I just received my ASUS C60M1-I today and figured with the lack of information on this board on the internet I'd post my findings. [caption id="attachment_1602" align="aligncenter" width="300"] ASUS C60M1-I Box Contents[/caption] In the box you'll get the manual, DVD-ROM with drivers, Powered By ASUS sticker, 2 18" SATA III cables and the I/O Shield. Note the I/O Shield is not like the higher end ASUS boards with the padding. [caption id="attachment_1596" align="aligncenter" width="300"] ASUS C60M1-I Motherboard[/caption] [caption id="attachment_1595" align="aligncenter" width="300"] ASUS C60M1-I Ports[/caption] [caption id="attachment_1597" align="aligncenter" width="134"] ASUS C60M1-I DDR3 RAM Slots[/caption] [caption id="attachment_1598" align="aligncenter" width="300"] ASUS C60M1-I 6 SATA III 6gb ports[/caption] First off I was curious if the 8GB maximum was really true. Having 4 8gb Corsair Vengeance DDR3-1833 sticks awaiting to be put into my primary desktop, I popped a pair into the board. Sure enough the motherboard read them without a hitch: [caption id="attachment_1603" align="aligncenter" width="269"] Corsair Vengeance 16GB DDR3-1833[/caption] [caption id="attachment_1604" align="aligncenter" width="300"] Corsair Vengeance 16GB DDR3-1833 Stick[/caption] [caption id="attachment_1605" align="aligncenter" width="300"] ASUS C60M1-I BIOS showing 16GB DDR3[/caption] Also curious is the option of running the ram at 1333mhz. Using 1600mhz and 1833mhz DDR3, you could in theory run it at 1333mhz and keep the timings really nice. [caption id="attachment_1606" align="aligncenter" width="300"] ASUS C60M1-I BIOS showing 1333mhz Option[/caption] Next up was seeing if the board supported RAID of any type, this turned out to be false. A little more investigation on the motherboard itself, the South Bridge is the FCH A50M. It also does not support USB 3.0 nor has a native Gigabit controller. In this case ASUS went with a RealTek 8111F Gigabit Controller. I personally have had the 8111e which ran fine and assume this is just a revision of that controller. If someone has more info on it, please let me know. The big points for me were Jumbo Frame support to 9k and Gigabit, both of which are features of the 8111f that is on this board. Another thing to note is the lack of HDMI port. Not a huge deal with readily available DVI->HDMI adapters, but something to consider if that is make or break. The more expensive/faster ASUS E45M1-I DELUXE has an HDMI port (in addition to USB 3.0), though it does draw more power than the C60M1-I. Another thing I was curious about was total power draw of the system. Based on what I read the CPU is 9W and the A50M Southbridge uses 4.7W, coupled with 2 4gb Sticks I expected maybe 20W. The total idle usage (sitting in the bios) is 23W. The total usage under 100% load is 39W. I should note this was done with Antec VP-450, a higher efficiency power supply might bring that number down a bit. [caption id="attachment_1613" align="aligncenter" width="300"] Antec VP-450 450W Power Supply[/caption] So there you have it, pretty low wattage. For comparison, my Acer Aspire One AO522-BZ465 that I got in June 2011 uses 24W idle in bios and 40W under load. The last question I had, something I imagine a lot of people would be wondering for NAS purposes is if the PCIe x16 slot (x4 mechanical) would support non-graphics cards. I had a 240GB OCZ Revodrive x4 card that I was hoping to use in this board so I gave it a shot, sure enough it worked without any hassle. [caption id="attachment_1607" align="aligncenter" width="300"] 240GB OCZ Revodrive PCIe SSD[/caption] [caption id="attachment_1608" align="aligncenter" width="300"] 240GB OCZ Revodrive PCIe SSD card[/caption] [caption id="attachment_1609" align="aligncenter" width="300"] OCZ Revodrive PCIe SSD BIOS[/caption] I don't have any other PCIe controllers laying around to test, but I imagine you would be ok with them. Options I would consider, maybe Infiniband for a MOSIX SSI or a SAS PCIe x4 controller? Onto the more fun stuff, the benchmarks. [caption id="attachment_1616" align="aligncenter" width="300"] jcBENCH Integer Comparison[/caption] [caption id="attachment_1617" align="aligncenter" width="300"] jcBENCH Floating Point Comparison[/caption] [caption id="attachment_1618" align="aligncenter" width="300"] Windows Experience Index Comparison[/caption] The numbers can speak for themselves, but I should point out the vastly better CPU performance in jcBENCH over the C-50 CPU. The Turbo clock speed of the C-60 really does make a huge difference. So to summarize:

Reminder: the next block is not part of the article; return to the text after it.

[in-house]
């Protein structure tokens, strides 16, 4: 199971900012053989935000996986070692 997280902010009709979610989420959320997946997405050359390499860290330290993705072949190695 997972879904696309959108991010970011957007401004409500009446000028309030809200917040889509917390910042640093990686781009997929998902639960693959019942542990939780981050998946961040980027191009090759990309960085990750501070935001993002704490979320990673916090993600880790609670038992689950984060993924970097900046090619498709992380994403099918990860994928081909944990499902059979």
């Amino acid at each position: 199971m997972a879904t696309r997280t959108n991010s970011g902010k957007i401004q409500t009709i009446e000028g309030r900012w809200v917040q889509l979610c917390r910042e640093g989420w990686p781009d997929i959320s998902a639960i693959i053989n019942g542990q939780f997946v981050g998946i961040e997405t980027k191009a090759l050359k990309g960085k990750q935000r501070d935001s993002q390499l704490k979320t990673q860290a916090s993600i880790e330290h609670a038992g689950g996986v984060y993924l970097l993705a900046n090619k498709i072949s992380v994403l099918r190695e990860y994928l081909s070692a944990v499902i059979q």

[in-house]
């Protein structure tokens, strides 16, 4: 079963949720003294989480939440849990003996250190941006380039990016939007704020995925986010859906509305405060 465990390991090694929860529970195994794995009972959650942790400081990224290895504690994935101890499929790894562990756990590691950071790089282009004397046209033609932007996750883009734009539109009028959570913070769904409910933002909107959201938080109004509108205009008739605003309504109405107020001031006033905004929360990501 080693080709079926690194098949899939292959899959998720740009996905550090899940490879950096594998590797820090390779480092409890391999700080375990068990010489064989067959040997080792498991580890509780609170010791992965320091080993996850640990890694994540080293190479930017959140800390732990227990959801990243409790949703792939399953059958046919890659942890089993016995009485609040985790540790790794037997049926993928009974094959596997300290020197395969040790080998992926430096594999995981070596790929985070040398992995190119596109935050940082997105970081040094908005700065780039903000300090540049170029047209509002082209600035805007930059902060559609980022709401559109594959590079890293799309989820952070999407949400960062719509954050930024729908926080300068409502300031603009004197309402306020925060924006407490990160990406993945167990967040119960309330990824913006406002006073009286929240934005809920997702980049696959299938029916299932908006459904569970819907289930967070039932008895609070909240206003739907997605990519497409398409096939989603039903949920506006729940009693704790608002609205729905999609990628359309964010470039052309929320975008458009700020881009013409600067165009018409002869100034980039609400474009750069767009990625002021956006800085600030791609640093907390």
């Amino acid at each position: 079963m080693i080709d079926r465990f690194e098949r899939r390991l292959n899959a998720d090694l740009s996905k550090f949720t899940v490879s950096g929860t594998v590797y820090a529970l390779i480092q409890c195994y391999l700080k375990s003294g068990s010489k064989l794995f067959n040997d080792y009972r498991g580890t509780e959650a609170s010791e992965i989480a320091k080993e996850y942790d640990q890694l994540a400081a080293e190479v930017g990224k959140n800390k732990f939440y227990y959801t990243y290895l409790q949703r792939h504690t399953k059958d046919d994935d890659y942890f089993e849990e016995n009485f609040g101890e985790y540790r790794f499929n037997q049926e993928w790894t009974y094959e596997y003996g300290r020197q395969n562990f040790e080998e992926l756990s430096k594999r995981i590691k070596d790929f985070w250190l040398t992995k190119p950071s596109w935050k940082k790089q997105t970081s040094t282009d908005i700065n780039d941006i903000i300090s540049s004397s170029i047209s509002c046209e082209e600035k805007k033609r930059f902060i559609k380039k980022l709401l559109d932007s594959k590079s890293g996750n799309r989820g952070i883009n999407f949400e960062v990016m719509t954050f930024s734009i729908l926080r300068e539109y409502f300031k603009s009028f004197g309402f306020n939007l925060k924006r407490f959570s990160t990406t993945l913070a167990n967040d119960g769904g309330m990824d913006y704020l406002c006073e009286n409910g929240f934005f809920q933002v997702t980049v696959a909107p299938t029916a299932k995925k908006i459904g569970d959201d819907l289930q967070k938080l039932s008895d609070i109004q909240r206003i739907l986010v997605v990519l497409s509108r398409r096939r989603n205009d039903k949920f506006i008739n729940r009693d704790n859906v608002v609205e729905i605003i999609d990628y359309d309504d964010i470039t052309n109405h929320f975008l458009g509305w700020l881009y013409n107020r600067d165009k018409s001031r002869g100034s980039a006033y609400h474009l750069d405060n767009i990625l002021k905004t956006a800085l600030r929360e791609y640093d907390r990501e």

1. ~23W of usage at idle (BIOS)
  2. ~40W of usage at full power
  3. 16gb of DDR3 is the max this board will take, not 8gb as mentioned on the ASUS Website
  4. Ram can be set to run at 1333mhz not just 1066mhz like on the website
  5. No HDMI Port
  6. No USB 3.0 Controller
  7. No RAID Controller like that found in the 7xx/8xx/9xx AMD Desktop Chipsets
  8. The PCIe x16 (x4 mechanical) can be used for non-graphics cards
  9. Turbo mode of the C-60 does give a considerable boost in CPU performance
  10. OpenCL 1.1 Support
Any comments, suggestions, wanting more information, please let me know.